Besides interference on clinical chemistry analyzers, free Hb also leads to erroneous results in hematology analyzers. Both Siemens Advia 2120i (Siemens Healthineers, Erlangen, Germany; Case A) and Sysmex XN1000 analyzers (Sysmex Corporation, Kobe, Japan; Case B) measure Hb after lysis of erythrocytes in vitro. By default, any free Hb already present due to in vivo hemolysis is indistinguishable from intracellular Hb. Recently, both Siemens and Sysmex introduced calculated intracellular Hb concentrations with proprietary algorithms via erythrocyte forward scatter characteristics [10]. In case A, the conventionally measured total Hb concentration was substantially different from the calculated intracellular Hb: 5.6 mmol/L vs. 1.6 mmol/L, respectively. After visually inspecting the hematocrit in a centrifuged tube, the result of 1.6 mmol/L was reported to the clinician. Similarly, in case B the Hb concentration as measured conventionally was 6.0 mmol/L, while the calculated intracellular Hb was 2.0 mmol/L after in vivo hemolysis had started. This low Hb was confirmed by replacing the hemolytic plasma with saline and subsequently measuring the total Hb. Hence, these calculated intracellular Hb results proved to be indispensable in assessing the severity of both patients’ conditions.

The free Hb originated from erythrocytes affected by the alpha-toxin, which causes profound morphologic changes and hemolysis [6]. Initially, erythrocytes start leaking, then lose their biconcave shape and ultimately fall apart. Both the leakage of cytoplasm and membrane rearrangement progressively lead to smaller cell diameters and a spherical cell shape [1], [4], [5]. In a blood smear, these changes can be spherocytes and marked anisocytosis can be recognized. Ultimately, small, Hb-deprived cells, may be seen as ‘ghost cells’ in a peripheral blood smear, although they are easily missed if not specifically paid attention to (Figure 2). Fortunately, these morphological changes can be recognized on hematology analyzers as well. Unusual microcytic populations where found in the RBC histograms of both patients (Figure 1A). These small erythrocytes, i.e., ghost cells, were counted as thrombocytes in patient B, leading to a falsely high platelet count of 1060 × 109/L. Additionally, spherocytes and ghost cells showed up in characteristic locations in the scattergrams for optical platelet and reticulocyte counts (Figure 1B and C). These cytometry results could help automated identification of ghost cells.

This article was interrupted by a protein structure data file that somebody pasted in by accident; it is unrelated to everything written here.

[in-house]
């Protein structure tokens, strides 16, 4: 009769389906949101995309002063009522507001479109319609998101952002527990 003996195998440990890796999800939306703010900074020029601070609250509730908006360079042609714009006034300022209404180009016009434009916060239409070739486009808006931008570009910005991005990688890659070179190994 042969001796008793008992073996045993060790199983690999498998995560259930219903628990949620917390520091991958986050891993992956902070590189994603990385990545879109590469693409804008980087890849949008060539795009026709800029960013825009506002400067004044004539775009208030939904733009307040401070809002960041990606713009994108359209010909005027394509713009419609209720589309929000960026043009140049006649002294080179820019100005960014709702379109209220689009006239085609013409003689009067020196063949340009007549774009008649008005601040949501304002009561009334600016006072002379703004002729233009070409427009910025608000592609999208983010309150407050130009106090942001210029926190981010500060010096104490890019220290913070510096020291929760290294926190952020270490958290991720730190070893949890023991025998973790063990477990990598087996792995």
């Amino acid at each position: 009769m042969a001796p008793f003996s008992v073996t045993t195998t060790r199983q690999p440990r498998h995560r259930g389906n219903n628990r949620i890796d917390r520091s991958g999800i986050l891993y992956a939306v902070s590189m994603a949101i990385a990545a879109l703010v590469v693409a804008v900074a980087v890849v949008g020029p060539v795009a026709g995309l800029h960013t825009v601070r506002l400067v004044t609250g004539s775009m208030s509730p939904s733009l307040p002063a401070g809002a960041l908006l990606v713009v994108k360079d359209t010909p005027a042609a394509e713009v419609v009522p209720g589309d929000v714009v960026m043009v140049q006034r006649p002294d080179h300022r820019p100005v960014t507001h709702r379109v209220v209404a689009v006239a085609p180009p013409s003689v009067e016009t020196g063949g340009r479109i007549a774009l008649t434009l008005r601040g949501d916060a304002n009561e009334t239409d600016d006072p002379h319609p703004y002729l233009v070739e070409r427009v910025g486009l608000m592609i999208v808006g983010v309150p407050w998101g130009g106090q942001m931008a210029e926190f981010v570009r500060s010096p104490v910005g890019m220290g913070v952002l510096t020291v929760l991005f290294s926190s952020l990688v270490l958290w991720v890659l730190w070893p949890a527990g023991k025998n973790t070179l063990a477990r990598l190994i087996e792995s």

Figure 1: Sysmex XN1000 hematology analyzer results during Clostridium perfringens sepsis.(A) Histograms illustrating a microcytic population of erythrocytes (ghost cells) in case B. Similar histograms were seen in case A on the Siemens Advia 2120i. (B) The ghost cells (encircled) were misidentified as platelets due to their reduced size in the optical platelet count. (C) The spherocytes (encircled) showed a marked interaction with the polymethine dye used in the reticulocyte channel, leading to misidentification as mature reticulocytes. One would normally expect to find predominantly young reticulocytes (orange population on the far right) in severe hemolysis. Abbreviations: PLT, platelets; GC, ghost cells; RBC, red blood cells.

Figure 1:

Sysmex XN1000 hematology analyzer results during Clostridium perfringens sepsis.

(A) Histograms illustrating a microcytic population of erythrocytes (ghost cells) in case B. Similar histograms were seen in case A on the Siemens Advia 2120i. (B) The ghost cells (encircled) were misidentified as platelets due to their reduced size in the optical platelet count. (C) The spherocytes (encircled) showed a marked interaction with the polymethine dye used in the reticulocyte channel, leading to misidentification as mature reticulocytes. One would normally expect to find predominantly young reticulocytes (orange population on the far right) in severe hemolysis. Abbreviations: PLT, platelets; GC, ghost cells; RBC, red blood cells.

Figure 2: Ghost cells as a result of the Clostridium perfringens alpha toxin in case B (arrows).The picture on the right was edited to increase visibility of these perforated, microcytic erythrocytes.

Figure 2:

Ghost cells as a result of the Clostridium perfringens alpha toxin in case B (arrows).

The picture on the right was edited to increase visibility of these perforated, microcytic erythrocytes.

Summarizing, massive hemolysis (e.g. dark-red plasma, interference on chemistry platforms), ghost cells in peripheral blood smears and distinct microcytic erythrocyte populations (resulting in falsely elevated platelet counts) may occur as indirect indicators of a C. Perfringens sepsis. Timely recognition of these telltale signs and contact with the physician may aid early diagnosis and treatment of C. perfringens sepsis long before blood culture results are available.

Acknowledgments

Annemarieke Loot and Cock Bank (Admiraal De Ruyter Ziekenhuis, Goes) are gratefully acknowledged for fruitful discussions and review of the manuscript. Claudia Wienefoet (Product Manager Hematology, Sysmex Netherlands) is gratefully acknowledged for helping with hematology data interpretation.

    Research funding: None declared.

    Author contributions: BS and MWH wrote the first draft of the manuscript. All authors have accepted responsibility for the entire content of this manuscript and approved its submission.

    Competing interests: Authors state no conflict of interest.

    Informed consent: Both patients involved passed away, therefore no written informed consent was obtained.

    Ethical approval: Research involving human subjects complied with all relevant national regulations, institutional policies and is in accordance with the tenets of the Helsinki Declaration (as revised in 2013), and has been approved by the authors’ Institutional Review Board (NLx) or equivalent committee.

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Received: 2020-05-08
Accepted: 2020-06-03
Published Online: 2020-07-01
Published in Print: 2020-10-25

© 2020 Bob Smit et al., published by De Gruyter, Berlin/Boston

This work is licensed under the Creative Commons Attribution 4.0 International License.